Dr Pradeep Sharma, a Lucknow-based prominent sociologist who is also studying the expansion and changing demographic profile of internet users, says, “From 2018 to this day, a series of events and protests spiralled through use of social media, which reflects a radical change. In 2018, the first big instance of collective use of internet and social communication tools like WhatsApp, Facebook and Twitter was seen in the massive mobilisation for changes in the SC/ST Act. The Bharat Bandh call was not given by mainstream political parties or Dalit groups. The protest was largely mobilised by unrecognised faces and lesser-known groups through social media. Now in 2020, amid a big impact on the economy following the lockdown, increasing joblessness, campaigns and protests are again being increasingly built through social media. Clearly, there is a new class of Indian citizens that has arrived on the digital platforms and is increasingly getting used to promulgating its issues and politics.”

It will become more and more difficult for the mainstream political and social forces to continue with their dominance in structuring and defining regional or national political discourse. Attempts to superimpose or unilaterally steer an agenda or policy will be met with resistance at least on social media. Maybe this democratisation of social media is the reason why parties, when in power, seem eager to control it and are increasingly becoming uncomfortable with platforms like Twitter and Facebook.

CONCERNS FOR BJP, HOPE FOR OTHERS?

Top sources within the BJP and RSS indicate concern towards the changing demography of social media. To even a normal observer it is clear beyond doubt that the BJP’s defining edge over digital platforms has taken a hit over the past few years.

There are two reasons for it. Firstly, the internet usage has fast moved beyond just the urban middle class, which had largely been seen as sympathetic to Hindutva-driven nationalistic ideology of the BJP. And secondly, the opposition parties, especially the Congress, the Left and various regional players, have picked up on social media presence and its use over the past few years, especially since 2017.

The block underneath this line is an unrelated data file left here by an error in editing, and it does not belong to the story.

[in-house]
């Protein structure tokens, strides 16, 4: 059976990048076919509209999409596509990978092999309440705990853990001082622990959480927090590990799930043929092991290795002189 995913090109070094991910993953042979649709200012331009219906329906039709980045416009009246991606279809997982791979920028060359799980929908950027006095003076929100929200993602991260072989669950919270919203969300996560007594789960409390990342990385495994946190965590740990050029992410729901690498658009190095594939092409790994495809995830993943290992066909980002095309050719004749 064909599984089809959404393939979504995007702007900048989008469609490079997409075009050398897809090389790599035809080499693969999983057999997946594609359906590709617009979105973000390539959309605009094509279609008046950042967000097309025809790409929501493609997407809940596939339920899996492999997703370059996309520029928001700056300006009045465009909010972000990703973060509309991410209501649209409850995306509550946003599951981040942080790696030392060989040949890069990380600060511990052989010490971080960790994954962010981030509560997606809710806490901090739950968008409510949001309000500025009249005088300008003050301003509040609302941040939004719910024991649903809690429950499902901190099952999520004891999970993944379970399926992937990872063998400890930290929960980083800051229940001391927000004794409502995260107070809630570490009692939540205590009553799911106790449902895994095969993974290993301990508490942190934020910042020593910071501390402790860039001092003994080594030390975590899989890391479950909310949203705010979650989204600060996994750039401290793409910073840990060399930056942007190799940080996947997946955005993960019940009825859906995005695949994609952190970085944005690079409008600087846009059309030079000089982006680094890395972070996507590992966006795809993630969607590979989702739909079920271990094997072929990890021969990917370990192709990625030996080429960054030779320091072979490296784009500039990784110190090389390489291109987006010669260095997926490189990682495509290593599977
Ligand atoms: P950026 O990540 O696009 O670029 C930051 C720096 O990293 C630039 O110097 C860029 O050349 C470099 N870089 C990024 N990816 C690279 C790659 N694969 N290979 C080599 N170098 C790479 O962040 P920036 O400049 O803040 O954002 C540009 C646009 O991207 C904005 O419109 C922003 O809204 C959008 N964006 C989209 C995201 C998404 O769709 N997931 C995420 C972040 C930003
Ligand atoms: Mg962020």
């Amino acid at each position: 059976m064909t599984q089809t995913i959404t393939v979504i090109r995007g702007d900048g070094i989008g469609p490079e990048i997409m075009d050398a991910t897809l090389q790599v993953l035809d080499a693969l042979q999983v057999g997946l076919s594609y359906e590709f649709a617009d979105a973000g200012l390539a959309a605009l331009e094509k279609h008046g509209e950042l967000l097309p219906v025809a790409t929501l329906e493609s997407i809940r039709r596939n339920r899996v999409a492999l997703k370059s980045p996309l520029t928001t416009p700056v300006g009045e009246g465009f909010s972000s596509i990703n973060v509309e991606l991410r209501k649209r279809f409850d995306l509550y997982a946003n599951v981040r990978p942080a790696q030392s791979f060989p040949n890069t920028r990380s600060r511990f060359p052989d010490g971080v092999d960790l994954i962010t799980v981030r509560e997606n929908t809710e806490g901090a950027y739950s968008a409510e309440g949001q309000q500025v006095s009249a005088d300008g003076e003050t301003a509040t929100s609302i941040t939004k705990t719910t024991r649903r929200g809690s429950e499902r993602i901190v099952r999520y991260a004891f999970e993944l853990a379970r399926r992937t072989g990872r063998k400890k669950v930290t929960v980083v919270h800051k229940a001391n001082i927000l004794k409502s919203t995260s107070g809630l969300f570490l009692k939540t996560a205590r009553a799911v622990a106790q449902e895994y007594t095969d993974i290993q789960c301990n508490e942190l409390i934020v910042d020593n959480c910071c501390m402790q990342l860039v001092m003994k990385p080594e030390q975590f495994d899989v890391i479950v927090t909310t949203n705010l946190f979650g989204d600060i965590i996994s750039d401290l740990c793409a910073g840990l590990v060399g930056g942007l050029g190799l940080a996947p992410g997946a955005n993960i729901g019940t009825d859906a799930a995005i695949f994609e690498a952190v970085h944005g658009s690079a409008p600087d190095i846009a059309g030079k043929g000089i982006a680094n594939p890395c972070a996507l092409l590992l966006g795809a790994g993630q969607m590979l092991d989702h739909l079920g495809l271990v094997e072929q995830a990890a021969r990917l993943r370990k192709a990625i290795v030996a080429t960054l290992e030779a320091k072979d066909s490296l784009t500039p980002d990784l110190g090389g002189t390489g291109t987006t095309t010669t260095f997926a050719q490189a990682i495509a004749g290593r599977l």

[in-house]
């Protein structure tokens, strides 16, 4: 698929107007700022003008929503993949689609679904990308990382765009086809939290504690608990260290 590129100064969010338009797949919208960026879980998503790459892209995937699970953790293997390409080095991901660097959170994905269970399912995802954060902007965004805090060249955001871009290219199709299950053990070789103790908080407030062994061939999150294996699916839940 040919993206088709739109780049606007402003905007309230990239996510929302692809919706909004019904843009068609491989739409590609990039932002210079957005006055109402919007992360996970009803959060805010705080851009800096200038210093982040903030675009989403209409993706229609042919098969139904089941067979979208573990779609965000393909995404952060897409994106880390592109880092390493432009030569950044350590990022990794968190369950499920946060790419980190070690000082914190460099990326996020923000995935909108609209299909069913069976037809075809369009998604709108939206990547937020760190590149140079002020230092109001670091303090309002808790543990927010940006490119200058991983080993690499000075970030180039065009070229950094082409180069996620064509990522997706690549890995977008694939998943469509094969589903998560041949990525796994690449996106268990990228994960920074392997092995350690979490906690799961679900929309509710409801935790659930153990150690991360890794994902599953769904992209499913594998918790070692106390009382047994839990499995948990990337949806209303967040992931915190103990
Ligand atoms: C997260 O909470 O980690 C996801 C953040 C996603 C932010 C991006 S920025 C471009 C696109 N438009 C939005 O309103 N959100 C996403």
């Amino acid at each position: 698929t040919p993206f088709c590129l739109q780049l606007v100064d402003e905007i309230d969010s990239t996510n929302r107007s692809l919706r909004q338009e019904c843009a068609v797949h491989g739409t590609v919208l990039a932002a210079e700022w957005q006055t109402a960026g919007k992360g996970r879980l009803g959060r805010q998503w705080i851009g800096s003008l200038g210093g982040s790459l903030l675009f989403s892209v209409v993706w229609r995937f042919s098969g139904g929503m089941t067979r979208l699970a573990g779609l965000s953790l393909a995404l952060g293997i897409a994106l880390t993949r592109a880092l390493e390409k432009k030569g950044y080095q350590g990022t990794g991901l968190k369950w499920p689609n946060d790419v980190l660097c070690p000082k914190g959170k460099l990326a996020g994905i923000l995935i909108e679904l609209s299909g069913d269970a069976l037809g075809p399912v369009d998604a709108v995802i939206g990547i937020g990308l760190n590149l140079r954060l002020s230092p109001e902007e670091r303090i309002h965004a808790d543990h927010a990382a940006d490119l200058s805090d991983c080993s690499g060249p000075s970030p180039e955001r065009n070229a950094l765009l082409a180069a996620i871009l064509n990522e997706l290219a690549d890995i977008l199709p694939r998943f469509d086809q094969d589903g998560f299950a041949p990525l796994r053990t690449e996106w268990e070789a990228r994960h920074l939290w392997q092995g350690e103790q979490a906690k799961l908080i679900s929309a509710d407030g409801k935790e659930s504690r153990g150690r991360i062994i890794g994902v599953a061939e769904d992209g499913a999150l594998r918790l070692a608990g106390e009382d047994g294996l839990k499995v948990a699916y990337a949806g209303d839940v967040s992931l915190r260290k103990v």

This intervention is not just in terms of individual tweets and posts by the leaders but in the form of creating an online support base by strengthening their social media wings and trying to tap into the mammoth presence of individual users by joining ranks with their cause.

Pankhuri Pathak, the vice-chairman of Uttar Pradesh Congress’s social wing, accepts this intervention. “Apart from our own issue-based campaigns, we clearly try to assist the independent campaigns," she said. "The recent campaigns of students opposing the JEE Exam, demanding jobs or opposing government’s move of ad-hoc employment, were supported by us, because we stand against the government policies."

Juhi Singh, spokesperson of the Samajwadi Party, says, “During the lockdown period, several successful online protest campaigns launched by students and youths should be seen as a barometer of discontent and anger prevailing among the people. As an opposition party, it is therefore our duty to support such calls. Support doesn’t mean we wish to hijack these campaigns.”

Dr Chandramohan, UP state secretary of the BJP, feels the recent anti-government social media campaigns, including the most recent one on the Prime Minister’s birthday or the present campaigns against the farm bills, are being orchestrated by certain vested interests, who in turn are being supported by political parties.

He says, “The BJP is not against the expansion of social media and its democratisation, but unlike the opposition, the BJP is not just limited to social media. We are there, as well as also among the people on the ground. We have seen how these forces had used social media to incite violence during last year’s anti-CAA protests. Like then, now again and in future, such misleading campaigns will be successfully countered both on social media as well as among the masses on the ground."

But, amid the claims and counterclaims, a fact remains that as access to internet data becomes increasingly easier and the demographic profile of users continues to expand, social media will witness more and more political colours and increasing diversity in the country.